Clinical Informatics

We develop new AI tools to improve healthcare delivery, patient outcomes, and the overall management of healthcare systems.

A knowledge graph for clinical trials – CTKG

Abstract: Effective and successful clinical trials are essential in developing new drugs and advancing new treatments. However, clinical trials are very expensive and easy to fail. The high cost and low success rate of clinical trials motivate research on inferring knowledge from existing clinical trials in innovative ways for designing future clinical trials. In this manuscript, we present our efforts in constructing the first publicly available Clinical Trials Knowledge Graph, denoted as CTKG . CTKG includes nodes representing medical entities in clinical trials (e.g., studies, drugs and conditions), and edges representing the relations among these entities (e.g., drugs used in studies). Our embedding analysis demonstrates the potential utilities of CTKG in various applications such as drug repurposing and similarity search, among others.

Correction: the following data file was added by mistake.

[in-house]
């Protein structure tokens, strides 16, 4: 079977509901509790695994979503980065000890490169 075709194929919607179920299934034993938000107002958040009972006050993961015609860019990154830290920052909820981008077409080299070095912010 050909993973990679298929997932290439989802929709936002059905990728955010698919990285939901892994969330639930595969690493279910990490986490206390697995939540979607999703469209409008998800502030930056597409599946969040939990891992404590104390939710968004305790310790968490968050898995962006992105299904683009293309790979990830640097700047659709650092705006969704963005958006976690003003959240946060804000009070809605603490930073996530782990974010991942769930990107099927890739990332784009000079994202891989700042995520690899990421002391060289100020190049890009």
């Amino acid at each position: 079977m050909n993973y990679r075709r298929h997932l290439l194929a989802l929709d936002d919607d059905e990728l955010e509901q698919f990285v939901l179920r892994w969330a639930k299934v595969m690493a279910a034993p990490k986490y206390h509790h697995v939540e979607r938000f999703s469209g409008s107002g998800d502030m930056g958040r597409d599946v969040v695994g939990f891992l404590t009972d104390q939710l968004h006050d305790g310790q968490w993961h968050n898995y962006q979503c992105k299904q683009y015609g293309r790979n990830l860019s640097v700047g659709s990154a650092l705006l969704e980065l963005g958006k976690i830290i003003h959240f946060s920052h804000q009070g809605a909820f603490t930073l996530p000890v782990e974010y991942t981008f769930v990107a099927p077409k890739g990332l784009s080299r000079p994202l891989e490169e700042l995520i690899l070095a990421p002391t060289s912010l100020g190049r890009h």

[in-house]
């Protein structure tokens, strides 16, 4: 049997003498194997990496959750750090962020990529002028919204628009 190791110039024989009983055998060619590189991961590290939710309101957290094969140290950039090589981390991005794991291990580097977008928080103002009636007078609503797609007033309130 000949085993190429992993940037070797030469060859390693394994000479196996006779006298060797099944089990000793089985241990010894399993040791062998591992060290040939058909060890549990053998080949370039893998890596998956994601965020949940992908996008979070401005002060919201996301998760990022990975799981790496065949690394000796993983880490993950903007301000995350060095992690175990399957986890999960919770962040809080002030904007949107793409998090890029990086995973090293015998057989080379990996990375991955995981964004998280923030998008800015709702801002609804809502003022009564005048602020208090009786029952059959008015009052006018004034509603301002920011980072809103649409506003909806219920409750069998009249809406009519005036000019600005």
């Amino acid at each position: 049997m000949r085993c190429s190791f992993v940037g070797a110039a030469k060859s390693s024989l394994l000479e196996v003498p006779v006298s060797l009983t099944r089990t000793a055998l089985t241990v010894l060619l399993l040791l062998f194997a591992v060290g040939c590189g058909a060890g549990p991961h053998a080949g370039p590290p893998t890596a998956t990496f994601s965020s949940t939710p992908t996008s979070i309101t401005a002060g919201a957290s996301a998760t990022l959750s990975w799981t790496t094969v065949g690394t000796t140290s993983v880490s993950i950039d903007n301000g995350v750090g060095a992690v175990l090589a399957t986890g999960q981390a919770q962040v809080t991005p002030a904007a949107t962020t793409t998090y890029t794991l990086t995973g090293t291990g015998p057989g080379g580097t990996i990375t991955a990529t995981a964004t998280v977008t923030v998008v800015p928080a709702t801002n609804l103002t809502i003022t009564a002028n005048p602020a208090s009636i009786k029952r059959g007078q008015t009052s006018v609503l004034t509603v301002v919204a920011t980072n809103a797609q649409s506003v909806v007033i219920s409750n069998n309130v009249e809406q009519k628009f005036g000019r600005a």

Ziqi Chen, Bo Peng, Vassilis N. Ioannidis, Mufei Li, George Karypis, and Xia Ning. A knowledge graph for clinical trials – CTKG. Scientific Reports, 12(1):4724, February 2022. (CTKG is available in GitHub. A webportal is available here).

Understanding comorbidities and health disparities related to COVID-19: a comprehensive study of 776,936 cases and 1,362,545 controls in the state of Indiana, USA